History of St Mary The Virgin Church Aythorpe Roding
The parish of Aythorpe Roding is believed to have been named after an ancient possessor of the land in the time of King Edward 1.
The church is located well away from and to the west of the present village, which is spread out with no defined centre. It may have always been like this, although there is some evidence to suggest that when construction of the present church building commenced, a significant part of the village may have been located around the church. This medieval village may well have been abandoned during the Black Death.
The church building itself is an example of the typical 13th century Essex Manor Church. It is of flint and rubble construction, though this has been largely obscured by a coating of cement added later. The roof is tiled and at the west end there is a weather-boarded bell tower surmounted by a squat shingled spire.
The church was restored in the 19th century when a vestry was added on the north side and a porch on the south. The date can be seen on the woodwork. The path to the church is through the churchyard at the entrance to which is a lynch gate where the coffin-bearers would await the arrival of the minister.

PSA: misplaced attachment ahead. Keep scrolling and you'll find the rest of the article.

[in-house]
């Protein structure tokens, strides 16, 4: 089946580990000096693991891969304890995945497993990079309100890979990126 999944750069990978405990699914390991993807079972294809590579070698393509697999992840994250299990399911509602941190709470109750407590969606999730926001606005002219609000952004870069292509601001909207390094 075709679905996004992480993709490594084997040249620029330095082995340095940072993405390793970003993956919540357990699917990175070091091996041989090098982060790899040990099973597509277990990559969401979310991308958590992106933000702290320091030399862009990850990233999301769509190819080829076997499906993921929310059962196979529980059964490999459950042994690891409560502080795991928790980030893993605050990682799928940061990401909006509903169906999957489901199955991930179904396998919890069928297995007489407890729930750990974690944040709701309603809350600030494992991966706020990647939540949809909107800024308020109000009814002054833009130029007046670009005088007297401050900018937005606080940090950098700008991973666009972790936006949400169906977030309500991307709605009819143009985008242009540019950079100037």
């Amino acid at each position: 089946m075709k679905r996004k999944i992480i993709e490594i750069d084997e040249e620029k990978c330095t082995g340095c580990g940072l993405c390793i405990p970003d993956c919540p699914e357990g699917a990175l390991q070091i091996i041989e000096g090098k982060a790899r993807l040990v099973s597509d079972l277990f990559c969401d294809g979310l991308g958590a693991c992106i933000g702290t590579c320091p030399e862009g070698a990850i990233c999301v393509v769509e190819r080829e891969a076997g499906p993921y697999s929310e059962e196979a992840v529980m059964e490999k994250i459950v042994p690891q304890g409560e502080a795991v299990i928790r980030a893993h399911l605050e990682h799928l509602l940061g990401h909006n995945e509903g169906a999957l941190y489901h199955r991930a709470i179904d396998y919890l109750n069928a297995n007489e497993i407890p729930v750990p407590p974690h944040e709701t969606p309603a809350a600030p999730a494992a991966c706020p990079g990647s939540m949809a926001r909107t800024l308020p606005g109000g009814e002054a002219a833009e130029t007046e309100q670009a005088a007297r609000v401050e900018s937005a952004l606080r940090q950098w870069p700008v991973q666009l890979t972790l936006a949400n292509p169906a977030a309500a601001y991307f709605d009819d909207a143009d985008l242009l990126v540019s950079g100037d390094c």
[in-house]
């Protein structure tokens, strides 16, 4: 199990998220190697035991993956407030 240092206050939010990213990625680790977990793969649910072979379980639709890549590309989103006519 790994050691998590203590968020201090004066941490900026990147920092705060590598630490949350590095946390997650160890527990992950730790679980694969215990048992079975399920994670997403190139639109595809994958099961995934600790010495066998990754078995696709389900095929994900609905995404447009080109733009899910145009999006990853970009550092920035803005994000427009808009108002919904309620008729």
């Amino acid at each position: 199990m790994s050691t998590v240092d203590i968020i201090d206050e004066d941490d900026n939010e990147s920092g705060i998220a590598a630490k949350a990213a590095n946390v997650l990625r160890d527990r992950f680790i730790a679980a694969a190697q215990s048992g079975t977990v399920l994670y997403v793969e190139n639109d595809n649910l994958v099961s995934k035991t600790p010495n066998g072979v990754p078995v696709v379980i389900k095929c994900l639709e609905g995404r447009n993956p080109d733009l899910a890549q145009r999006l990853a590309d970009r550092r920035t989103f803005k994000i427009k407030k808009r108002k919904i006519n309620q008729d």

The church is entered via the porch and a low 13th century doorway. The interior of the church gives a warm and friendly feeling, but it is relatively dark due to the small windows and stained glass. The lancet window at the west end of the church depicts a scene showing Christ blessing the children. It was installed in memory of Thomas Aldham of Highhams who died in 1902. The lancet windows on the east wall show our Lord on the cross, with the Virgin Mary on one side and the Apostle John on the other, these windows were a memorial to Rev Kershaw, rector of the parish from 1895-1906.
On the north wall is a white marble memorial to the six men from the parish who gave their lives during the First World War and a brass tablet to the one parishioner killed in action during the Second World War.
The bell tower at the west end of the nave stands on four 15th century oak posts supporting two tie-beams, the beam at the extreme west end still having the original curved braces. At some time, a small gallery was installed under the bell tower, and it is possible to see where the oak posts were repaired when the gallery was later removed. The three inscribed bells were all founded by John Tonne early in the 16th century and are still in working order.
Where to find us
St Mary’s Church
The 13th century church of St Mary the Virgin at Aythorpe Roding is set away from the village in fields just west of the B184 Ongar-Great Dunmow road.